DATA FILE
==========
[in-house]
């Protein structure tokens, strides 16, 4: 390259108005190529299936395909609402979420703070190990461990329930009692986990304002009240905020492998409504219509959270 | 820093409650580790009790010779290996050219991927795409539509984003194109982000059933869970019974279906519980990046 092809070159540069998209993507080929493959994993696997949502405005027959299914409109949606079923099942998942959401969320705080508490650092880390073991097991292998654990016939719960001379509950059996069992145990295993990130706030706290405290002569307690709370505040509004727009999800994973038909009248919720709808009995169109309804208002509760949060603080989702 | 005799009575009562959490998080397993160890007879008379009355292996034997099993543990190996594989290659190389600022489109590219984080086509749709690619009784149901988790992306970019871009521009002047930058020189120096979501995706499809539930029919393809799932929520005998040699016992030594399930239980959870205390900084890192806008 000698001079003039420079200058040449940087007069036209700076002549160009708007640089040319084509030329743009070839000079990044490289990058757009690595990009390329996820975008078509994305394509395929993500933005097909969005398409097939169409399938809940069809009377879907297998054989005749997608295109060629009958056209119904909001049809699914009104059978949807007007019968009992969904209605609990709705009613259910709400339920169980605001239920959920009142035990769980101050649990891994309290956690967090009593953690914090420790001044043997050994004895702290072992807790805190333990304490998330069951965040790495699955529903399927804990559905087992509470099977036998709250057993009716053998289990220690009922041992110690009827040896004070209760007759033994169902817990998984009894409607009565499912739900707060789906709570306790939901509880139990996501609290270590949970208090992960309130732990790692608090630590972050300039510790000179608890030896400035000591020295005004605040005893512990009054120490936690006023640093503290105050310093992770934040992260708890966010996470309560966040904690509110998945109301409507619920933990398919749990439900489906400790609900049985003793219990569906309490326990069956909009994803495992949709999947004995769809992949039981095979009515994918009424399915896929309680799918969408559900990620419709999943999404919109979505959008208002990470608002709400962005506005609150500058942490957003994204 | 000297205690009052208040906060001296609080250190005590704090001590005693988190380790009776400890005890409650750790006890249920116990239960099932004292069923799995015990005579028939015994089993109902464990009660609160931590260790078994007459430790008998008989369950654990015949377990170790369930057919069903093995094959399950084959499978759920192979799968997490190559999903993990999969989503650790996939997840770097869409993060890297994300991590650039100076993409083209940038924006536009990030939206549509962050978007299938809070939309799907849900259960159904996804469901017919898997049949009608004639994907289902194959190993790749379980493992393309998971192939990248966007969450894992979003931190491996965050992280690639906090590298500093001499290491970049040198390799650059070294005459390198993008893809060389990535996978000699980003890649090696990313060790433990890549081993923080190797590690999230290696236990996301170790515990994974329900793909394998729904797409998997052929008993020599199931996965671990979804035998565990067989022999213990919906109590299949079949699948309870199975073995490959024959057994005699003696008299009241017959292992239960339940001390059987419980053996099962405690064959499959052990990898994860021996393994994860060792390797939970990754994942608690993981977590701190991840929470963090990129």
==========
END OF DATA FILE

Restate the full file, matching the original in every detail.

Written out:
[in-house]
């Protein structure tokens, strides 16, 4: 390259108005190529299936395909609402979420703070190990461990329930009692986990304002009240905020492998409504219509959270 | 820093409650580790009790010779290996050219991927795409539509984003194109982000059933869970019974279906519980990046 092809070159540069998209993507080929493959994993696997949502405005027959299914409109949606079923099942998942959401969320705080508490650092880390073991097991292998654990016939719960001379509950059996069992145990295993990130706030706290405290002569307690709370505040509004727009999800994973038909009248919720709808009995169109309804208002509760949060603080989702 | 005799009575009562959490998080397993160890007879008379009355292996034997099993543990190996594989290659190389600022489109590219984080086509749709690619009784149901988790992306970019871009521009002047930058020189120096979501995706499809539930029919393809799932929520005998040699016992030594399930239980959870205390900084890192806008 000698001079003039420079200058040449940087007069036209700076002549160009708007640089040319084509030329743009070839000079990044490289990058757009690595990009390329996820975008078509994305394509395929993500933005097909969005398409097939169409399938809940069809009377879907297998054989005749997608295109060629009958056209119904909001049809699914009104059978949807007007019968009992969904209605609990709705009613259910709400339920169980605001239920959920009142035990769980101050649990891994309290956690967090009593953690914090420790001044043997050994004895702290072992807790805190333990304490998330069951965040790495699955529903399927804990559905087992509470099977036998709250057993009716053998289990220690009922041992110690009827040896004070209760007759033994169902817990998984009894409607009565499912739900707060789906709570306790939901509880139990996501609290270590949970208090992960309130732990790692608090630590972050300039510790000179608890030896400035000591020295005004605040005893512990009054120490936690006023640093503290105050310093992770934040992260708890966010996470309560966040904690509110998945109301409507619920933990398919749990439900489906400790609900049985003793219990569906309490326990069956909009994803495992949709999947004995769809992949039981095979009515994918009424399915896929309680799918969408559900990620419709999943999404919109979505959008208002990470608002709400962005506005609150500058942490957003994204 | 000297205690009052208040906060001296609080250190005590704090001590005693988190380790009776400890005890409650750790006890249920116990239960099932004292069923799995015990005579028939015994089993109902464990009660609160931590260790078994007459430790008998008989369950654990015949377990170790369930057919069903093995094959399950084959499978759920192979799968997490190559999903993990999969989503650790996939997840770097869409993060890297994300991590650039100076993409083209940038924006536009990030939206549509962050978007299938809070939309799907849900259960159904996804469901017919898997049949009608004639994907289902194959190993790749379980493992393309998971192939990248966007969450894992979003931190491996965050992280690639906090590298500093001499290491970049040198390799650059070294005459390198993008893809060389990535996978000699980003890649090696990313060790433990890549081993923080190797590690999230290696236990996301170790515990994974329900793909394998729904797409998997052929008993020599199931996965671990979804035998565990067989022999213990919906109590299949079949699948309870199975073995490959024959057994005699003696008299009241017959292992239960339940001390059987419980053996099962405690064959499959052990990898994860021996393994994860060792390797939970990754994942608690993981977590701190991840929470963090990129």